as it could be mounted elsewhere as well. The DIN sockets at the front
are for connection of the peripherals, such as the morse key and the
Although the AK-20 was generally used with a high-speed morse
burst encoder (i.e. the tape cassette player), it was also possible
to use a manual morse key in case of an emergency. For
this purpose, a small simple key was supplied with the kit,
such as the one shown here.
Note that, although the morse key shown here is brown,
the set was usually supplied with a grey one.
The key has a tapered bottom plate that can be slotted
into a tapered socket
which might be mounted on top of the device,
like on this one.
The diagam below shows an overview of the controls and connections
of the AK-20-V, most of which are located at the recessed front panel.
From left to right are: the DC power switch with a power indicator (green),
a tuning indicator (red), a switchable compressor/limiter, the MODE selector
(modulation) and the input sockets for tape player,
external player (aux) and morse key.
At the far right is the frequency selector that consists of five
thumb-operated digit switches. It allows the frequency to be set with an
accuracy of 1 kHz, between 2 MHz and 32 MHz. The power output of the complete
set can be controlled with the Power Selector at the top rear, between
100 mW and 20 W in 10 steps. Please note that the maximum output of the
exiter is 250 mW, but that the scale of the selector defines the output
power of the Power Amplifier (not that of the exiter).
Despite the fact that Hungary was an Eastern Block country, behind the
so-called Iron Curtain, during the time the AK-20 was developed, the
interior is surprisingly modern. It is mainly constructed with first
class components from manufacturers like Texas Instruments and KGV.
The image above shows the
compartimented lower half
of the unit, as seen from the bottom.
The long section at the front contains the wiring of the
front panel. Note that the device contains ICs that were mainly made
by western manufacturers like Texas Instruments and Motorola.
Some ICs are manufactured by Tesla
Note in particular the crystal filer and the quartz oscillator made
by KGV in West-Germany. It is rumoured that these components were
obtained via Austria.
Below is the block diagram of the extremely complex transmitter.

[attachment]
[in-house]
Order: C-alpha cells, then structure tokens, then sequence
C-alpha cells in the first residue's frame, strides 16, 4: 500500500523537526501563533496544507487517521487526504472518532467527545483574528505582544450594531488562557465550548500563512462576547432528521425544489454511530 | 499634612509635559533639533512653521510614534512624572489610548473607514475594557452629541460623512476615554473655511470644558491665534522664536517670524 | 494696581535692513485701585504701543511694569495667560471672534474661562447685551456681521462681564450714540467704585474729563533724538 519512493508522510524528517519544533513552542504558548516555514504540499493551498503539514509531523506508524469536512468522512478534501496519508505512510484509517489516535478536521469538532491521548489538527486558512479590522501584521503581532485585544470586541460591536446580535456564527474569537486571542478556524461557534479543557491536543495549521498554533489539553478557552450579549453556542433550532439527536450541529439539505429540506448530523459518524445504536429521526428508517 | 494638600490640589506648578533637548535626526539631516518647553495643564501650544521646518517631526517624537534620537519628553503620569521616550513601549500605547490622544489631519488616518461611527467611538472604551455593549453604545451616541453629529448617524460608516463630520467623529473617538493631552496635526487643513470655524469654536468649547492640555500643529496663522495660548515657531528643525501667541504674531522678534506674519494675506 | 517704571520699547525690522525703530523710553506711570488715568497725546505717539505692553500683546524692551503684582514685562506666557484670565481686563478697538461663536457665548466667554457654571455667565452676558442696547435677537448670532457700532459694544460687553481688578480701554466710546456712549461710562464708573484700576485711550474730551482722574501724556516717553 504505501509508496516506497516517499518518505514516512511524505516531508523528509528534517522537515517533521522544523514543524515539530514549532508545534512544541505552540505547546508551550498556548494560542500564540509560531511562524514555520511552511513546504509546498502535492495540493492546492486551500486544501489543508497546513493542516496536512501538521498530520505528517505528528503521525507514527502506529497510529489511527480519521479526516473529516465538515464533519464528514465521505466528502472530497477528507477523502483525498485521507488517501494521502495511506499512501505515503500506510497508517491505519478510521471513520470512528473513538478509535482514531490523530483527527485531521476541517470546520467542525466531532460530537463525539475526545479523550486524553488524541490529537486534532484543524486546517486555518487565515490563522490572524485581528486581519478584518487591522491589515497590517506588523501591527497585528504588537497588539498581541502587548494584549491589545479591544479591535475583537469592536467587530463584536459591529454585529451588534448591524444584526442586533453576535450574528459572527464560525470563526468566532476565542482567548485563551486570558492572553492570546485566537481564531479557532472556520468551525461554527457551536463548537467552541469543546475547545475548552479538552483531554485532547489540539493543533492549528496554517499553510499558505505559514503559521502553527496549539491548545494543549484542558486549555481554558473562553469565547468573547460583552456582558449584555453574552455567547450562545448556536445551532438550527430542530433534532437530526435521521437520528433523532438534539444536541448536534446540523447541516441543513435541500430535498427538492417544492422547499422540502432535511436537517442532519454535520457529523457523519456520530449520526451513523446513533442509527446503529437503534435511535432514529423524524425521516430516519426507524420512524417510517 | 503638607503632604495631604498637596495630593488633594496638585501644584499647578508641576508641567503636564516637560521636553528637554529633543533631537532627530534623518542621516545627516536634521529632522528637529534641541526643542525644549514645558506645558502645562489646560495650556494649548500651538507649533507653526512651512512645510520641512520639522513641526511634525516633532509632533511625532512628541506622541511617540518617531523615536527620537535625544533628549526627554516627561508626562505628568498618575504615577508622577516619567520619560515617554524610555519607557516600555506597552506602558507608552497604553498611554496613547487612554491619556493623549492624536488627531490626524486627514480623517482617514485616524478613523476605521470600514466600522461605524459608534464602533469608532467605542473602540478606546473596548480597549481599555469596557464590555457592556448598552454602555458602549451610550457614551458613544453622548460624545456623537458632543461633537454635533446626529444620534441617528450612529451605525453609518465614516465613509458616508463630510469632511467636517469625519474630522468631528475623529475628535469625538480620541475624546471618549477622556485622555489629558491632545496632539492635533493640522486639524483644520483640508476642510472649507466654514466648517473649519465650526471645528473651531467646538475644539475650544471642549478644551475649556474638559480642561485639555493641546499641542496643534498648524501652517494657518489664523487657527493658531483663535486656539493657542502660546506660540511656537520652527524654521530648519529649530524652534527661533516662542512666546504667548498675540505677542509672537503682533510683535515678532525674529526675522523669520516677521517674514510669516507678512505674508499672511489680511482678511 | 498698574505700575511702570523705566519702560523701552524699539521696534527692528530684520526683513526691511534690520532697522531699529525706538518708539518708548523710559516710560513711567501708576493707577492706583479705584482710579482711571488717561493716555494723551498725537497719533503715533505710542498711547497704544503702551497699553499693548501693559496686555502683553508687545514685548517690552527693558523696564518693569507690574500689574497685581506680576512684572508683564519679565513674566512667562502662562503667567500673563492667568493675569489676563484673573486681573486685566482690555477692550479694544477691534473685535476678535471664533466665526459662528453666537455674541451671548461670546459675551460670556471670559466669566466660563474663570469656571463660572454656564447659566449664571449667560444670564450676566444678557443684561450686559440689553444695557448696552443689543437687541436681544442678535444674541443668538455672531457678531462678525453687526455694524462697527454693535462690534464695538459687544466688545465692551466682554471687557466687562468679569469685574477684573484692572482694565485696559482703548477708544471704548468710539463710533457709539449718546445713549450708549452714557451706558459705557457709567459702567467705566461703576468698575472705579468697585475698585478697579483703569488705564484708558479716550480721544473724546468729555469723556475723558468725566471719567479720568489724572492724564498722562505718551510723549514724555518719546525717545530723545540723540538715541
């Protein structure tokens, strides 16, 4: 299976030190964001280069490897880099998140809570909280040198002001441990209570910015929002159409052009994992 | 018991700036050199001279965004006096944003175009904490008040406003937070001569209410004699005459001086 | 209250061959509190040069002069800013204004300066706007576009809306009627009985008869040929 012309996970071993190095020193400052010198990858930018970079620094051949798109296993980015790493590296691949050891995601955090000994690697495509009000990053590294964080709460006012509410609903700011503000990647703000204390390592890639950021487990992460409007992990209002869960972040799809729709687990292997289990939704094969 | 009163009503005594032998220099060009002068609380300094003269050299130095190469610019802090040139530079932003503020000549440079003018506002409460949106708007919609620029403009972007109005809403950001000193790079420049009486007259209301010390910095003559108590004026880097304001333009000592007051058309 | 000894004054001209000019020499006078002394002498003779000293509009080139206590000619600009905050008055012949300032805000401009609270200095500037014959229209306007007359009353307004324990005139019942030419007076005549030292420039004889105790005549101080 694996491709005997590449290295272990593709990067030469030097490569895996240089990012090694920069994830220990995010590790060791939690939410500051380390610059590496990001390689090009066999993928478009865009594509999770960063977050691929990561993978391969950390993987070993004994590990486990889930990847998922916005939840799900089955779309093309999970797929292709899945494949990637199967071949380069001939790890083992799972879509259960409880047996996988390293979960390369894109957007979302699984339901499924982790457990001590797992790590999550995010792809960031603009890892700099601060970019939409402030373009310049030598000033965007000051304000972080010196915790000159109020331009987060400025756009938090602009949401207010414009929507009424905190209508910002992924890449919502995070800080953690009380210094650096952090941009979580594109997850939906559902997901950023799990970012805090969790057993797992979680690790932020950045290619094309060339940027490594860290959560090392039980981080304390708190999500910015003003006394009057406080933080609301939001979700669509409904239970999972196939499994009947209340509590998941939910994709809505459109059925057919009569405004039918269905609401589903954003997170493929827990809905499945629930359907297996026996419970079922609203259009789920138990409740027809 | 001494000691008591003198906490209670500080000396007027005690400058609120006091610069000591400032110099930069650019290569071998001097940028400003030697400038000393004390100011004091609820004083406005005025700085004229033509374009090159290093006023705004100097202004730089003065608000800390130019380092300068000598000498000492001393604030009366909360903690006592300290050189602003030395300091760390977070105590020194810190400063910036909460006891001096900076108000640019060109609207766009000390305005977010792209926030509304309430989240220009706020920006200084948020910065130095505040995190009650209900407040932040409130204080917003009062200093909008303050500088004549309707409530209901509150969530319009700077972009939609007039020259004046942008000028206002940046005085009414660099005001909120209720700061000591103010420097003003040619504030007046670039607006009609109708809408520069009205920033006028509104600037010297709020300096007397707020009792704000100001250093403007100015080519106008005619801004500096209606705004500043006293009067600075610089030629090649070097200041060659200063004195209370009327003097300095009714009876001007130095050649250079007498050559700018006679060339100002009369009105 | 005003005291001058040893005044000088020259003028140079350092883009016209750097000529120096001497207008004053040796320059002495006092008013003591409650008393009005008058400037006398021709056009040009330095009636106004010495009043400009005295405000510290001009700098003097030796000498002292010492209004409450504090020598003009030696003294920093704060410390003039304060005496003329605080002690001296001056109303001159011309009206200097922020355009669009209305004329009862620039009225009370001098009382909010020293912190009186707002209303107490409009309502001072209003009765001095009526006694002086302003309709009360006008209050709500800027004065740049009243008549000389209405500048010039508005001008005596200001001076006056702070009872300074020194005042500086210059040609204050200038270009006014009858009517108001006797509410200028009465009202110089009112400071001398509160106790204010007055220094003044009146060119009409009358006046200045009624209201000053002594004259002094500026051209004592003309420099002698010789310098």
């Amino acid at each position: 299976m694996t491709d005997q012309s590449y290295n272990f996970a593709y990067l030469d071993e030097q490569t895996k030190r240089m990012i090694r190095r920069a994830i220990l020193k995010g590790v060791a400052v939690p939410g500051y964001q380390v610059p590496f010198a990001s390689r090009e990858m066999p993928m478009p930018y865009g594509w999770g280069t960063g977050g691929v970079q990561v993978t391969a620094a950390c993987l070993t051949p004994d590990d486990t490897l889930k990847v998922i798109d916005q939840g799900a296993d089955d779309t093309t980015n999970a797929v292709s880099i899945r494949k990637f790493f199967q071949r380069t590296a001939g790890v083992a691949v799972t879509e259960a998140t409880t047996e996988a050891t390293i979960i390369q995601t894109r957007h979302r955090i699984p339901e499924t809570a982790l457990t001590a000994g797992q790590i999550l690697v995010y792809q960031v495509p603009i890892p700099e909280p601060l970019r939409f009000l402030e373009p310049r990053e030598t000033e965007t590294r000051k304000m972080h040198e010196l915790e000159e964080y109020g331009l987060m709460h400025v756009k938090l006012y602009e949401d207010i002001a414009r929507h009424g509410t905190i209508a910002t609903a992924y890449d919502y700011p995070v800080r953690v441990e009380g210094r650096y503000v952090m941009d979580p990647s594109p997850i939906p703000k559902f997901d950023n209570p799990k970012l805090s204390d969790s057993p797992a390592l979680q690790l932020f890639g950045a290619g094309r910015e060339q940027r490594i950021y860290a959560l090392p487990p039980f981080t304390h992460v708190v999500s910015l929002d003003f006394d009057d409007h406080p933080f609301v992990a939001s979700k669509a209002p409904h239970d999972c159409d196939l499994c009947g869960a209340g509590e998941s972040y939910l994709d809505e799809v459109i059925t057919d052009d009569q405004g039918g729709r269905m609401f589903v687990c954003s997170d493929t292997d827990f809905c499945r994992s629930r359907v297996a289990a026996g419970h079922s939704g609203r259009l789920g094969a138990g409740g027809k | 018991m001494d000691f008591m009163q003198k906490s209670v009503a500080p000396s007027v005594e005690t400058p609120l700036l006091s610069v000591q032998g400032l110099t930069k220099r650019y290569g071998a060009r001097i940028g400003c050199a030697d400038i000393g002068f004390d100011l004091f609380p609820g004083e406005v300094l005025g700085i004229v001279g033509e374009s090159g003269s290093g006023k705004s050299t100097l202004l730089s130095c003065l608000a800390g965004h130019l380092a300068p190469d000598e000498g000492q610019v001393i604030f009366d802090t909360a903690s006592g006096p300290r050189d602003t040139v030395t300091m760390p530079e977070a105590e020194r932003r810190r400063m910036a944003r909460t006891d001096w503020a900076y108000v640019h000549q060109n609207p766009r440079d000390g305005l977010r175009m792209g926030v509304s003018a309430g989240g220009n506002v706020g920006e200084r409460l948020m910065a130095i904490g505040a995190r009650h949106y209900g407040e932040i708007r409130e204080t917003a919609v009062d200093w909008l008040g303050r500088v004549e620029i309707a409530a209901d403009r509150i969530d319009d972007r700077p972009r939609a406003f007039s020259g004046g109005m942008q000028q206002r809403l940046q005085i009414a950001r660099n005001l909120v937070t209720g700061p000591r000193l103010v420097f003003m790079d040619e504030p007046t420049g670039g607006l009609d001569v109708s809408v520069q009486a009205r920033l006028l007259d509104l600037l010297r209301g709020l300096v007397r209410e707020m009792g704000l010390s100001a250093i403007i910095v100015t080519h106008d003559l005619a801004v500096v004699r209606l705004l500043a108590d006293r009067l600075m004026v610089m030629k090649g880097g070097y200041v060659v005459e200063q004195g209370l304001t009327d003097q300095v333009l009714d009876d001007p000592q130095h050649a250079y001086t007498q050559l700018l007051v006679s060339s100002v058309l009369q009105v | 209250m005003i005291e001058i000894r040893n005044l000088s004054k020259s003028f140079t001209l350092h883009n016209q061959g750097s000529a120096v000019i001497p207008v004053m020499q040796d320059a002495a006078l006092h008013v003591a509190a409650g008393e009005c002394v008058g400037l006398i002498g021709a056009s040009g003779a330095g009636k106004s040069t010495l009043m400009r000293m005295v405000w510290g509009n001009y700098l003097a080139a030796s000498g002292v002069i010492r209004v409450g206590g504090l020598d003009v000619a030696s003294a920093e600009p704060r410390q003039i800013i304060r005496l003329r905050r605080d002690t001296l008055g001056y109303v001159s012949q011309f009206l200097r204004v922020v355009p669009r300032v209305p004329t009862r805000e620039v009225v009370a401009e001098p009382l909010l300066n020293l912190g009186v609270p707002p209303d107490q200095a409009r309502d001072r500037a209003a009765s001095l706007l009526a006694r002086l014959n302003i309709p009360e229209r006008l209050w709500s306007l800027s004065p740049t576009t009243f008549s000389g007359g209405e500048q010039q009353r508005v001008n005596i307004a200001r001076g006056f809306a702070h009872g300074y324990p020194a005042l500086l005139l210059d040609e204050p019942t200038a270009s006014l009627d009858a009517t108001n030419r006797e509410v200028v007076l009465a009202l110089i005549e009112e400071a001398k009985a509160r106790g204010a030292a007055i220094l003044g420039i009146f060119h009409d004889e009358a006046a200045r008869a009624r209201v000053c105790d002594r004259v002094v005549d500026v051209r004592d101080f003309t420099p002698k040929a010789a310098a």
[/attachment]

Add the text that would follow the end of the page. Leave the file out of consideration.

All frequencies are derived from a single 10 MHz reference clock
that drives three Phased Locked Loops (PLLs), each of which has
a programmable divider (÷n) that is configured with the digit
selectors at the front right of the transmitter. The other modules
are shown at the top of the diagram (with blue background).
For a full and detailed description of the above block diagram,
please refer to the German technical description [B]. The numbers in
the text correspond to the numbers above.
The image below shows the pinout of the 8-pin male socket at the rear
of the AK-20-V, when looking into the socket from the rear of the unit.
The pins are numbered from left to right: 1, 2, 3 and 4. The upper row
is marked 'b', whilst the lower one is marked 'a'.
+12V should be connected to pin b1. The minus terminal of the battery (0V)
goes to pin b2. Pins a1 and a4 are bridged.
Deviation< 80 Hz
ModulationA1, F1, Φ1, A3J
Power20 W (max)
Not much of the history of the AK-20 transmitter is currently
known and, apart from a page in Louis Meulstee's excellent book
Wireless for the Warrior - Volume 4 , there is no information about
this radio set in the public domain. If you have any information
about this radio, its history and/or its use, please contact us.
We are also looking for the missing parts of this station, in particular
the PSU, the PA, the Antenna Tuner and the Cassette Player.
- AK-20 Technical Manual
Original circuit diagrams in Hungarian and Russian.
Mechanikai Laboratórium, June 1975.
- Kurzwellensender AK-20
German translation of the operating instructions and technical description.
Mechanikai Laboratórium, date unknown.
Streng geheim. 1 2
- AK-20 Reference Chart
Recreation of factory drawing 263-000000-00/02 (page 53 of the manual).
Crypto Museum, August 2018.
Manual kindly provided by Günter Fietsch .
Photograph of complete set kindly provided by Detlev Vreisleben .
- Günter Fietsch, AK-20 documentation and circuit diagrams
Received June 2015.
- Louis Meulstee, Wireless for the Warrior, volume 4
ISBN 0952063-36-0, September 2004
- Detlev Vreisleben, Photographs of complete AK-20 set in suitcase
Germany, 12 March 2005. Received August 2015.
- BStU, MfS - HA III, Nr. 9581
Date unknown. Kindly supplied by , September 2015.
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© Crypto Museum. Created: Friday 14 August 2015. Last changed: Tuesday, 23 July 2019 - 08:49 CET.